Tempest-tossed by the gyrations of COVID-19, the spike in inflation, and now a potentially looming recession, the 2022 electorate is frazzled and angry — in Pennsylvania and across the United States.
Voters may not have time for a three-credit civics refresher course on participatory democracy when they’re shopping for tiki torches and pitchforks. But if history is any guide, voters will be more eager to throw out the incumbents they blame for paying $17.99 for bacon at Costco in 2022 than to be worried that the new guy will throw away their vote in 2024.
As a Philadelphia journalist who’ll be working almost in the shadow of Independence Hall, I am vowing today to make the antidemocratic threat posed by the modern conservative movement — epitomized by Mastriano’s win on Tuesday, but also symbolized by rising authoritarians like Florida Gov. Ron DeSantis and extremist Arizona gubernatorial candidate Kari Lake — the central mission of this column between now and Nov. 8.
But to kick off the fall campaign, let’s quickly remind ourselves of the bigger picture, of what’s at risk in the voting booth this November.
Undoing Pa’s proud history
In a state where the movement for LGBTQ+ rights was launched with a courageous 1965 protest outside Independence Hall, and where our politicians have failed to enshrine those basic human rights, Mastriano promised on Tuesday night to create a climate of fear, hostility, and harassment for Pennsylvania’s young people already coping with hard issues around gender and sexuality. He vowed that “only biological females will play in biological female sports” and that “on day one, you can only use the bathroom that your biology and anatomy says.”
In a state where famed suffragists like Lucretia Mott and Frances Ellen Watkins Harper fought tirelessly for the fundamental rights of women, a Gov. Mastriano would work with a Republican legislature to enact the most extreme antiabortion bill possible in the post-Roe-vs.-Wade environment — most likely a heartbeat ban on the procedure.
In a state that was an epicenter of the pre-Civil War abolition movement and the Underground Railroad, Mastriano has vowed to work with those same lawmakers to restrict what teachers can instruct our children about America’s racial history.
In a state where pioneering delegates spent a sweltering Philly summer in 1787 debating how best to enshrine freedom of worship and create a new nation free from any imposed state religion, Mastriano has promised supporters that his stewardship of Pennsylvania would be drenched in Christian authority, that “we have Jesus Christ that we’re serving here. He’s guiding and directing our steps.”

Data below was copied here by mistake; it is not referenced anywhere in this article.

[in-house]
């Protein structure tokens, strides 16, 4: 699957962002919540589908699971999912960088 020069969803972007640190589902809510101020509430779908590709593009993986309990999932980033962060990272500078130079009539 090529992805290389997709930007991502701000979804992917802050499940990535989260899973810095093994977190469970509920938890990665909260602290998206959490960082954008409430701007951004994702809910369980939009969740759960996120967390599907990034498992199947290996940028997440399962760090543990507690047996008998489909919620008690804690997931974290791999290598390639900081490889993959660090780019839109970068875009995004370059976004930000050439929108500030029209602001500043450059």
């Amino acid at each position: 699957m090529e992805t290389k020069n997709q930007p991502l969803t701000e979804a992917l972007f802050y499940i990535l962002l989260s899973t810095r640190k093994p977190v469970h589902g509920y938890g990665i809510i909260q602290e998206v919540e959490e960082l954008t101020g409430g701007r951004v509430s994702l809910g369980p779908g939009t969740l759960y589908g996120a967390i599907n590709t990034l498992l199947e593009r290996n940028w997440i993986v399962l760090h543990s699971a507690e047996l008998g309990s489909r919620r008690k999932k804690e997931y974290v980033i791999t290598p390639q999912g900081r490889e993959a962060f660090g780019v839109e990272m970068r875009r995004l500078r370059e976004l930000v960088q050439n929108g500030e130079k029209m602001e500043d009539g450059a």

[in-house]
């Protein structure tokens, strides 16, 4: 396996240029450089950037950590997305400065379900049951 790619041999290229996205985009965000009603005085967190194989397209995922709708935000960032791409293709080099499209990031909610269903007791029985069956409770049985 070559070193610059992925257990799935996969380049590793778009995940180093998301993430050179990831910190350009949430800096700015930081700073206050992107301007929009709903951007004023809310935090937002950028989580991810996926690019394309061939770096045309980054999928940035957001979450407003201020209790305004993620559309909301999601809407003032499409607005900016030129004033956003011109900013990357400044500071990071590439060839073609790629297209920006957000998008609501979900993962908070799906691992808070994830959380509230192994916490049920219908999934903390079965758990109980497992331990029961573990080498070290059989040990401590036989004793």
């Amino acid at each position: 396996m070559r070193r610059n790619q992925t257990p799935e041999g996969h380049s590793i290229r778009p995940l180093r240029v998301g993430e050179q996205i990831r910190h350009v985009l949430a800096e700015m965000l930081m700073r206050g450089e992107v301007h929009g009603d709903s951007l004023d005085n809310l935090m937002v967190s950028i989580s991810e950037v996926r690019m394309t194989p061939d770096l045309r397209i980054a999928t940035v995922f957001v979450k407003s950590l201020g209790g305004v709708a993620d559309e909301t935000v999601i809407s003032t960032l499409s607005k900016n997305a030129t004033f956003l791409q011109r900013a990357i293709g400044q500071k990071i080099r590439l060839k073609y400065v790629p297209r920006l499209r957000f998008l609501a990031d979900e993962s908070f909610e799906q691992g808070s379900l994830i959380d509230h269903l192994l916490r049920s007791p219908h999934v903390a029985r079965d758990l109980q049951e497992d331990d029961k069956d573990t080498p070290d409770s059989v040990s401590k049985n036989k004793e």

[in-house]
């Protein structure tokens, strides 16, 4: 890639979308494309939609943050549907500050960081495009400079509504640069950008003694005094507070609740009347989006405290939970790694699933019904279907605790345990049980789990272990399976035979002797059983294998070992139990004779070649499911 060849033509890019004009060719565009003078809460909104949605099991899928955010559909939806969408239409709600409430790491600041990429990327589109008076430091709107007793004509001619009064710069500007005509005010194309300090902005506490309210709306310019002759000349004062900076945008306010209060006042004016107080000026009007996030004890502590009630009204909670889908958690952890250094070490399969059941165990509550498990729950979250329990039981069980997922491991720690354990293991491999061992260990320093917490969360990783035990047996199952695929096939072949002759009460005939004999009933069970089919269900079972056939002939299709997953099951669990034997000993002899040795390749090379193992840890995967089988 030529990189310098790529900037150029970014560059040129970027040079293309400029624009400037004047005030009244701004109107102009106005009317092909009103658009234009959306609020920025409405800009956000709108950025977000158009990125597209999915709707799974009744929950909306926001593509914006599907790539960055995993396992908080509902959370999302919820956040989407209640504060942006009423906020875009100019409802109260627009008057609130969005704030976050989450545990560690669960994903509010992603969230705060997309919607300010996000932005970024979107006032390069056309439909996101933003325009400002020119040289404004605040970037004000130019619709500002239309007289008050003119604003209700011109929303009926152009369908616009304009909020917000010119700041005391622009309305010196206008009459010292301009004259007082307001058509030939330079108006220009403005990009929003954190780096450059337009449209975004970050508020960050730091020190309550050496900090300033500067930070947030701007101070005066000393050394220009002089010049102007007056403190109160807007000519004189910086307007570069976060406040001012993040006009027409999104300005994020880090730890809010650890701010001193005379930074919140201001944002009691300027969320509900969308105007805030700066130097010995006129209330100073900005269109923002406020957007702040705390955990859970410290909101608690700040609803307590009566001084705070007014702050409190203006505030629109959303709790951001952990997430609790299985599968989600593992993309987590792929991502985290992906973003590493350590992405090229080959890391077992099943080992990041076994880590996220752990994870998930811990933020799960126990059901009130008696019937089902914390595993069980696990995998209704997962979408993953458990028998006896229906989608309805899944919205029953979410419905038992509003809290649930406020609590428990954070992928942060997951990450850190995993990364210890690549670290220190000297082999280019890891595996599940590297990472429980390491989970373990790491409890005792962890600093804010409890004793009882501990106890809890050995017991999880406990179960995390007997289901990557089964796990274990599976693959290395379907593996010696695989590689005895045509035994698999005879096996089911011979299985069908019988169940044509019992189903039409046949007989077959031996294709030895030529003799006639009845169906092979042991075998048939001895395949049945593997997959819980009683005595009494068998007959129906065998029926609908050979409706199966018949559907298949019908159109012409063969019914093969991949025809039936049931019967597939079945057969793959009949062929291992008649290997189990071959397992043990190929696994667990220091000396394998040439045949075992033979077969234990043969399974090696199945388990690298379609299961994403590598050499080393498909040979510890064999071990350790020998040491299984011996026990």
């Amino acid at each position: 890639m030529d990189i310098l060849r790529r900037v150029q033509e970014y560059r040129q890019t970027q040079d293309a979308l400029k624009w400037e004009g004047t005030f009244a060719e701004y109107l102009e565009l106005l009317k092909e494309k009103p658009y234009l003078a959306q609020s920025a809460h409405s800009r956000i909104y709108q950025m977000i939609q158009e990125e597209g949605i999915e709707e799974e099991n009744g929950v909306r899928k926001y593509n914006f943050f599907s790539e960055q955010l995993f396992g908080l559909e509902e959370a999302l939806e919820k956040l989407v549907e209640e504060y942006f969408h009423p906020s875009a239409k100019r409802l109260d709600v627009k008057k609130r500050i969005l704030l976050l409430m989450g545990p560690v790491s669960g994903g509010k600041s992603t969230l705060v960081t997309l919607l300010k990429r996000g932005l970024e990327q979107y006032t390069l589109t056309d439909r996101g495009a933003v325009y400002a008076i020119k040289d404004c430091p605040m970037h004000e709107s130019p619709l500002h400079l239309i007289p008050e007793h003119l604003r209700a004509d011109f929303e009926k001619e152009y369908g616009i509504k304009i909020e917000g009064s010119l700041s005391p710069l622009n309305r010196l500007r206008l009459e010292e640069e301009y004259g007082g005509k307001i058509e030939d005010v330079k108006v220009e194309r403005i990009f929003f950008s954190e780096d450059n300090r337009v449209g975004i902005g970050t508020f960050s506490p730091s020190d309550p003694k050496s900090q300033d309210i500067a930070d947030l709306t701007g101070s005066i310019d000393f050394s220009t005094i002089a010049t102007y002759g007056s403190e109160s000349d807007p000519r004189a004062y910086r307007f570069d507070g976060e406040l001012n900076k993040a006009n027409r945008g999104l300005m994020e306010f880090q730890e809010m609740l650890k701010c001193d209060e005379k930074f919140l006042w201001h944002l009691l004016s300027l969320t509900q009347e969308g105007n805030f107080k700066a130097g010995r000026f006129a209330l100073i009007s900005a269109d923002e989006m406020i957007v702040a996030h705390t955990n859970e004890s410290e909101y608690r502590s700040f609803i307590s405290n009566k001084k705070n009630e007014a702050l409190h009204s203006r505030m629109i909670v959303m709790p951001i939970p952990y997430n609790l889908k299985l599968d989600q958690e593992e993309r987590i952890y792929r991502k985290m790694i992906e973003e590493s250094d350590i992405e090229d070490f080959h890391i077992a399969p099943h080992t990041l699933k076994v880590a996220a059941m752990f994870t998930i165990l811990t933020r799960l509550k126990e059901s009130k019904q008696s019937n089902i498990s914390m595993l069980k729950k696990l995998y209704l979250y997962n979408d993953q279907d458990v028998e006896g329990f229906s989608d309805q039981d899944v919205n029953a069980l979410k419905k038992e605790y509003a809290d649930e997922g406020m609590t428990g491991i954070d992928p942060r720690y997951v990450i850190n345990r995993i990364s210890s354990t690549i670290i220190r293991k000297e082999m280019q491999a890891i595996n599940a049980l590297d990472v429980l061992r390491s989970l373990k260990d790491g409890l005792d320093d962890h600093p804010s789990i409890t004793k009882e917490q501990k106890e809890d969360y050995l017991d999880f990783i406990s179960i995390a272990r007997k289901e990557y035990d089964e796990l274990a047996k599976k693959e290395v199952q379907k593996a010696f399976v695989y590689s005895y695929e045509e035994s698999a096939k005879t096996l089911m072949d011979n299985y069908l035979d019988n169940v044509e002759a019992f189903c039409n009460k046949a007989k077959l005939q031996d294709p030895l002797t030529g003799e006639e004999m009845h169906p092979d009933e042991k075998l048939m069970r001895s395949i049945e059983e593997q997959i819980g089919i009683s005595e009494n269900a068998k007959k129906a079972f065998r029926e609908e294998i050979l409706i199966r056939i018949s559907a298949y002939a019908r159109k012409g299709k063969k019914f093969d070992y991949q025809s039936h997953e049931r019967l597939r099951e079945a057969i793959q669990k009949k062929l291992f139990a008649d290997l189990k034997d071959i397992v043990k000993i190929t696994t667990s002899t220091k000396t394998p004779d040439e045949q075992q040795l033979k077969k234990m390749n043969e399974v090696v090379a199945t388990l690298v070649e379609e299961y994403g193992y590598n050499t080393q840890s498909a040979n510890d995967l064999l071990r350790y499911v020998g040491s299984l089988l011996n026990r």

In a state where pioneering newspapers like the 18th century’s Pennsylvania Gazette cemented the bond between the act of journalism and an engaged citizenry, Mastriano has created a goon squad that works to keep reporters out of rallies and events, to rile up his base while holding mainstream voters out of the information loop.
And perhaps most importantly, in a state where Thomas Jefferson penned in 1776 that governments derive “just powers from the consent of the governed,” Mastriano has vowed to work with his handpicked Secretary of State and the legislature to make it harder to cast a ballot by curbing mail-in voting and other conveniences, and to impose a cockamamie reregistration scheme that would disenfranchise untold thousands. His willingness in 2020 to allow the legislature to send Trump’s 20 electoral votes to Congress despite Biden’s 80,000-vote victory signals he will do whatever it takes to assign Pennsylvania’s now-19 votes to a Republican in 2024.
It’s a pretty bleak picture, but the good news for Pennsylvania’s 13 million residents is that the 2022 election won’t be conducted under that hostile, restrictive regime. There’s plenty of time for folks to register, to take part an election that will show whether or not voters are so mad over supermarket prices that we’ll throw out representative government along with the bacon grease. Legend has it that Benjamin Franklin told a 1787 citizen in this very state that he’d been granted “a republic, if you can keep it.” In November, let’s keep it.